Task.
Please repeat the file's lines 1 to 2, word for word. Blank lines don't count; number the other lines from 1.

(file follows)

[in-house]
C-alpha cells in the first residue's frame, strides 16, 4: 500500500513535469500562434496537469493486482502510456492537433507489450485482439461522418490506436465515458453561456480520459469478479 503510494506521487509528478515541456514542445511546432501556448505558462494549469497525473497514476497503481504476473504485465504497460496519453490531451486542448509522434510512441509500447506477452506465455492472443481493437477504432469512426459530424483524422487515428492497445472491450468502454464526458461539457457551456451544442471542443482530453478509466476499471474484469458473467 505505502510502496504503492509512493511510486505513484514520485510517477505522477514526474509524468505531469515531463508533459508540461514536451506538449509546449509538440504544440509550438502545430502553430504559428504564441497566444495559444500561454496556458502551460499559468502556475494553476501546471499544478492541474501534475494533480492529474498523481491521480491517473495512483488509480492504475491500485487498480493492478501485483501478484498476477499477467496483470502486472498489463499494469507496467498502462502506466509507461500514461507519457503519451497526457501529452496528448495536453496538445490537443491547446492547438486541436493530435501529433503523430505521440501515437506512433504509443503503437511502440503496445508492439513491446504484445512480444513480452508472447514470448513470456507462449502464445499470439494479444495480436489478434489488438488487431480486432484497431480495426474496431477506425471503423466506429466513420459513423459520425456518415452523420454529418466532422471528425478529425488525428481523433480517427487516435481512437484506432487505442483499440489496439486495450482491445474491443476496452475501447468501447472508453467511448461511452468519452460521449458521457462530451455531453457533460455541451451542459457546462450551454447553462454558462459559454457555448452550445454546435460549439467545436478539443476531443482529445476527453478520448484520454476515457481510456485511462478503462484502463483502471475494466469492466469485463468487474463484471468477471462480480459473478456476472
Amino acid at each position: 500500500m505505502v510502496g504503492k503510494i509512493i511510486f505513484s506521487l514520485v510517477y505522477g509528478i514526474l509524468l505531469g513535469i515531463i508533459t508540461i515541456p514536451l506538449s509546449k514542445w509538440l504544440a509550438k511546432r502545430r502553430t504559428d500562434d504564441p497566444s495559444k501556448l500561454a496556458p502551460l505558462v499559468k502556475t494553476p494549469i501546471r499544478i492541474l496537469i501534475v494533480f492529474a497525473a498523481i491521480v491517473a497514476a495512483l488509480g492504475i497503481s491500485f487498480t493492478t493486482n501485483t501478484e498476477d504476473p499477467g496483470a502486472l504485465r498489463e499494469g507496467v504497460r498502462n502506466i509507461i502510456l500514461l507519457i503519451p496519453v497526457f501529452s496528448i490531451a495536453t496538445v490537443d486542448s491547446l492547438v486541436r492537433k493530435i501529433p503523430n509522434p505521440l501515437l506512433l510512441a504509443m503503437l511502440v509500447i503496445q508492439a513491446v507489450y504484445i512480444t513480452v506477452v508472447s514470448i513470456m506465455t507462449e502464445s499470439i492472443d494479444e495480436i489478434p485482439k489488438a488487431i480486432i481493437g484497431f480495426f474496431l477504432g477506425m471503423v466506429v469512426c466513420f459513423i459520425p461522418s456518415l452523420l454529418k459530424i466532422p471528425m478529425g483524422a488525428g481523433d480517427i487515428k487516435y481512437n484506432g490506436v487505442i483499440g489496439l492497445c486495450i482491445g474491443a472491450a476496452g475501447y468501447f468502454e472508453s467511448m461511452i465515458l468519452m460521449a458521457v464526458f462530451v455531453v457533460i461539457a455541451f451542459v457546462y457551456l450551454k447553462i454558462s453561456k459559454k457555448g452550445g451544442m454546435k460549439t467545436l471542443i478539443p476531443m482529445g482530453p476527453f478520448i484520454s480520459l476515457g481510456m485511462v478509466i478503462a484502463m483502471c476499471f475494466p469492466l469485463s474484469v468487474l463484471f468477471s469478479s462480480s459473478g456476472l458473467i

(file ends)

[in-house]
C-alpha cells in the first residue's frame, strides 16, 4: 500500500513535469500562434496537469493486482502510456492537433507489450485482439461522418490506436465515458453561456480520459469478479 503510494506521487509528478515541456514542445511546432501556448505558462494549469497525473497514476497503481504476473504485465504497460496519453490531451486542448509522434510512441509500447506477452506465455492472443481493437477504432469512426459530424483524422487515428492497445472491450468502454464526458461539457457551456451544442471542443482530453478509466476499471474484469458473467 505505502510502496504503492509512493511510486505513484514520485510517477505522477514526474509524468505531469515531463508533459508540461514536451506538449509546449509538440504544440509550438502545430502553430504559428504564441497566444495559444500561454496556458502551460499559468502556475494553476501546471499544478492541474501534475494533480492529474498523481491521480491517473495512483488509480492504475491500485487498480493492478501485483501478484498476477499477467496483470502486472498489463499494469507496467498502462502506466509507461500514461507519457503519451497526457501529452496528448495536453496538445490537443491547446492547438486541436493530435501529433503523430505521440501515437506512433504509443503503437511502440503496445508492439513491446504484445512480444513480452508472447514470448513470456507462449502464445499470439494479444495480436489478434489488438488487431480486432484497431480495426474496431477506425471503423466506429466513420459513423459520425456518415452523420454529418466532422471528425478529425488525428481523433480517427487516435481512437484506432487505442483499440489496439486495450482491445474491443476496452475501447468501447472508453467511448461511452468519452460521449458521457462530451455531453457533460455541451451542459457546462450551454447553462454558462459559454457555448452550445454546435460549439467545436478539443476531443482529445476527453478520448484520454476515457481510456485511462478503462484502463483502471475494466469492466469485463468487474463484471468477471462480480459473478456476472